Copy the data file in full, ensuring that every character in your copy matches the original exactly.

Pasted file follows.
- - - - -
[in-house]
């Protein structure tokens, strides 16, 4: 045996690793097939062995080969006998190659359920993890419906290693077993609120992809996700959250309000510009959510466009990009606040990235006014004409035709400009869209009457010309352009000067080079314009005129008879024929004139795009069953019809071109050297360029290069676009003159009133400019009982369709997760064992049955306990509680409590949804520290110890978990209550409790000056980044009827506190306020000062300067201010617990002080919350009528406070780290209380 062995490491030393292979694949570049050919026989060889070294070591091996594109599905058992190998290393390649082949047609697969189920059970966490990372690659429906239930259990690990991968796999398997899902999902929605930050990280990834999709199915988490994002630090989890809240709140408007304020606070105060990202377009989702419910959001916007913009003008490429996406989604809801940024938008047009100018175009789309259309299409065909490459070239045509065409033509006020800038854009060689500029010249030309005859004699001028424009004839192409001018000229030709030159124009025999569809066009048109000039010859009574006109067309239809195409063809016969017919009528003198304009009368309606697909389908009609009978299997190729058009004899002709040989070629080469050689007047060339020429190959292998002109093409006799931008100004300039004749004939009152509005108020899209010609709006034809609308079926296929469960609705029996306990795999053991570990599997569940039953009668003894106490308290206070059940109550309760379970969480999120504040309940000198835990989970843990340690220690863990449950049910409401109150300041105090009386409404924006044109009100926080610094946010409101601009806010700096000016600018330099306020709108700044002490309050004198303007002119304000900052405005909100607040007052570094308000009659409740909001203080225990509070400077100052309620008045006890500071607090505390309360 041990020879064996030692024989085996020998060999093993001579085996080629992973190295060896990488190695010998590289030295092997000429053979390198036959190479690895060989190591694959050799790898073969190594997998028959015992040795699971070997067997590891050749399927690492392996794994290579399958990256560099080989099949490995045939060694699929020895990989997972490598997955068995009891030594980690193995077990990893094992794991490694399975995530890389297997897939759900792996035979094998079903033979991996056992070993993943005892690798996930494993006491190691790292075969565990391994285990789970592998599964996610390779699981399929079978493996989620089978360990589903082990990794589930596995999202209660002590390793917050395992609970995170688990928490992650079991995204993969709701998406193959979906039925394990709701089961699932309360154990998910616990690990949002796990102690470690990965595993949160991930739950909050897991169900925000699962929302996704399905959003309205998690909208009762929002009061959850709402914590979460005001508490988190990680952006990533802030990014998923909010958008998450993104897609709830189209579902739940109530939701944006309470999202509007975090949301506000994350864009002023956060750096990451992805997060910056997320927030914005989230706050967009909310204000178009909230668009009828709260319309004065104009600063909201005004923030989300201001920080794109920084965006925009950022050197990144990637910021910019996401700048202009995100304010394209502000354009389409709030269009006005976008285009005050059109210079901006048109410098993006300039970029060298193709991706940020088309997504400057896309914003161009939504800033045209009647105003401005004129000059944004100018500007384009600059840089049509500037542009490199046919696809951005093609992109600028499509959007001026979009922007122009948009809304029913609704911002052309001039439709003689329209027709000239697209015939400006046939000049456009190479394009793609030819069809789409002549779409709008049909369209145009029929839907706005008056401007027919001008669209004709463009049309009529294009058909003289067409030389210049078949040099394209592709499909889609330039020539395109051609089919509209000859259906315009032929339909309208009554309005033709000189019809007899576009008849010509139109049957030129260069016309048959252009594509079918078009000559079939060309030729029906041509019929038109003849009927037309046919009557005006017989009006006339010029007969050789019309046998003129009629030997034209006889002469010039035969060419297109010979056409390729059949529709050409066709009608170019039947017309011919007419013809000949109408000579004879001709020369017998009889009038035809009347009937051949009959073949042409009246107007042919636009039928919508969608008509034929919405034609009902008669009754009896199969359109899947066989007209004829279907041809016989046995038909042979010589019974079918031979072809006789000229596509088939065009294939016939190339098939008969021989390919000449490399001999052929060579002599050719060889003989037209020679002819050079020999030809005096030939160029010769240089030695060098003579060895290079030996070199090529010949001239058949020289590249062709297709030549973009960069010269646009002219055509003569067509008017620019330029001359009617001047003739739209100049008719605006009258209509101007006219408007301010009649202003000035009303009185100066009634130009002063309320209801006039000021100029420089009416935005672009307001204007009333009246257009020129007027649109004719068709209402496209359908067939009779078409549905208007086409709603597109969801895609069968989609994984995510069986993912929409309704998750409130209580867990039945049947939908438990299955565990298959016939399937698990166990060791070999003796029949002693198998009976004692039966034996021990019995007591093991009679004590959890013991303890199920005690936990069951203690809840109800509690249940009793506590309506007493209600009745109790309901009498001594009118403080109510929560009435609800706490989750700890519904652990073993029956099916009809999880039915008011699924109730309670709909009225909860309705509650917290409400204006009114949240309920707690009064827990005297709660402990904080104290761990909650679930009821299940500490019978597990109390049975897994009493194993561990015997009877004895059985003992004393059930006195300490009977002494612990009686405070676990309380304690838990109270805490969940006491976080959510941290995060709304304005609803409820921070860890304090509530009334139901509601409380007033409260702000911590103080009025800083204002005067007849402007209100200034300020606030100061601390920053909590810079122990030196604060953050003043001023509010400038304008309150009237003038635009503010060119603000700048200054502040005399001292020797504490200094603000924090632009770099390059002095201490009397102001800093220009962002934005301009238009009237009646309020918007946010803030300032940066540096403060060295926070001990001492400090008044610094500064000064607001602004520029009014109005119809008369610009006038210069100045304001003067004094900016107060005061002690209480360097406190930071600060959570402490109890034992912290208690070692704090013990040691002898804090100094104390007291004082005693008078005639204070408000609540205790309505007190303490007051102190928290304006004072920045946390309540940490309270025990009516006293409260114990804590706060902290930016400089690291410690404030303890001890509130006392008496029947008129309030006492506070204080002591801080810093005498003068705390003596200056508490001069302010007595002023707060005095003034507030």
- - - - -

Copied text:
[in-house]
């Protein structure tokens, strides 16, 4: 045996690793097939062995080969006998190659359920993890419906290693077993609120992809996700959250309000510009959510466009990009606040990235006014004409035709400009869209009457010309352009000067080079314009005129008879024929004139795009069953019809071109050297360029290069676009003159009133400019009982369709997760064992049955306990509680409590949804520290110890978990209550409790000056980044009827506190306020000062300067201010617990002080919350009528406070780290209380 062995490491030393292979694949570049050919026989060889070294070591091996594109599905058992190998290393390649082949047609697969189920059970966490990372690659429906239930259990690990991968796999398997899902999902929605930050990280990834999709199915988490994002630090989890809240709140408007304020606070105060990202377009989702419910959001916007913009003008490429996406989604809801940024938008047009100018175009789309259309299409065909490459070239045509065409033509006020800038854009060689500029010249030309005859004699001028424009004839192409001018000229030709030159124009025999569809066009048109000039010859009574006109067309239809195409063809016969017919009528003198304009009368309606697909389908009609009978299997190729058009004899002709040989070629080469050689007047060339020429190959292998002109093409006799931008100004300039004749004939009152509005108020899209010609709006034809609308079926296929469960609705029996306990795999053991570990599997569940039953009668003894106490308290206070059940109550309760379970969480999120504040309940000198835990989970843990340690220690863990449950049910409401109150300041105090009386409404924006044109009100926080610094946010409101601009806010700096000016600018330099306020709108700044002490309050004198303007002119304000900052405005909100607040007052570094308000009659409740909001203080225990509070400077100052309620008045006890500071607090505390309360 041990020879064996030692024989085996020998060999093993001579085996080629992973190295060896990488190695010998590289030295092997000429053979390198036959190479690895060989190591694959050799790898073969190594997998028959015992040795699971070997067997590891050749399927690492392996794994290579399958990256560099080989099949490995045939060694699929020895990989997972490598997955068995009891030594980690193995077990990893094992794991490694399975995530890389297997897939759900792996035979094998079903033979991996056992070993993943005892690798996930494993006491190691790292075969565990391994285990789970592998599964996610390779699981399929079978493996989620089978360990589903082990990794589930596995999202209660002590390793917050395992609970995170688990928490992650079991995204993969709701998406193959979906039925394990709701089961699932309360154990998910616990690990949002796990102690470690990965595993949160991930739950909050897991169900925000699962929302996704399905959003309205998690909208009762929002009061959850709402914590979460005001508490988190990680952006990533802030990014998923909010958008998450993104897609709830189209579902739940109530939701944006309470999202509007975090949301506000994350864009002023956060750096990451992805997060910056997320927030914005989230706050967009909310204000178009909230668009009828709260319309004065104009600063909201005004923030989300201001920080794109920084965006925009950022050197990144990637910021910019996401700048202009995100304010394209502000354009389409709030269009006005976008285009005050059109210079901006048109410098993006300039970029060298193709991706940020088309997504400057896309914003161009939504800033045209009647105003401005004129000059944004100018500007384009600059840089049509500037542009490199046919696809951005093609992109600028499509959007001026979009922007122009948009809304029913609704911002052309001039439709003689329209027709000239697209015939400006046939000049456009190479394009793609030819069809789409002549779409709008049909369209145009029929839907706005008056401007027919001008669209004709463009049309009529294009058909003289067409030389210049078949040099394209592709499909889609330039020539395109051609089919509209000859259906315009032929339909309208009554309005033709000189019809007899576009008849010509139109049957030129260069016309048959252009594509079918078009000559079939060309030729029906041509019929038109003849009927037309046919009557005006017989009006006339010029007969050789019309046998003129009629030997034209006889002469010039035969060419297109010979056409390729059949529709050409066709009608170019039947017309011919007419013809000949109408000579004879001709020369017998009889009038035809009347009937051949009959073949042409009246107007042919636009039928919508969608008509034929919405034609009902008669009754009896199969359109899947066989007209004829279907041809016989046995038909042979010589019974079918031979072809006789000229596509088939065009294939016939190339098939008969021989390919000449490399001999052929060579002599050719060889003989037209020679002819050079020999030809005096030939160029010769240089030695060098003579060895290079030996070199090529010949001239058949020289590249062709297709030549973009960069010269646009002219055509003569067509008017620019330029001359009617001047003739739209100049008719605006009258209509101007006219408007301010009649202003000035009303009185100066009634130009002063309320209801006039000021100029420089009416935005672009307001204007009333009246257009020129007027649109004719068709209402496209359908067939009779078409549905208007086409709603597109969801895609069968989609994984995510069986993912929409309704998750409130209580867990039945049947939908438990299955565990298959016939399937698990166990060791070999003796029949002693198998009976004692039966034996021990019995007591093991009679004590959890013991303890199920005690936990069951203690809840109800509690249940009793506590309506007493209600009745109790309901009498001594009118403080109510929560009435609800706490989750700890519904652990073993029956099916009809999880039915008011699924109730309670709909009225909860309705509650917290409400204006009114949240309920707690009064827990005297709660402990904080104290761990909650679930009821299940500490019978597990109390049975897994009493194993561990015997009877004895059985003992004393059930006195300490009977002494612990009686405070676990309380304690838990109270805490969940006491976080959510941290995060709304304005609803409820921070860890304090509530009334139901509601409380007033409260702000911590103080009025800083204002005067007849402007209100200034300020606030100061601390920053909590810079122990030196604060953050003043001023509010400038304008309150009237003038635009503010060119603000700048200054502040005399001292020797504490200094603000924090632009770099390059002095201490009397102001800093220009962002934005301009238009009237009646309020918007946010803030300032940066540096403060060295926070001990001492400090008044610094500064000064607001602004520029009014109005119809008369610009006038210069100045304001003067004094900016107060005061002690209480360097406190930071600060959570402490109890034992912290208690070692704090013990040691002898804090100094104390007291004082005693008078005639204070408000609540205790309505007190303490007051102190928290304006004072920045946390309540940490309270025990009516006293409260114990804590706060902290930016400089690291410690404030303890001890509130006392008496029947008129309030006492506070204080002591801080810093005498003068705390003596200056508490001069302010007595002023707060005095003034507030």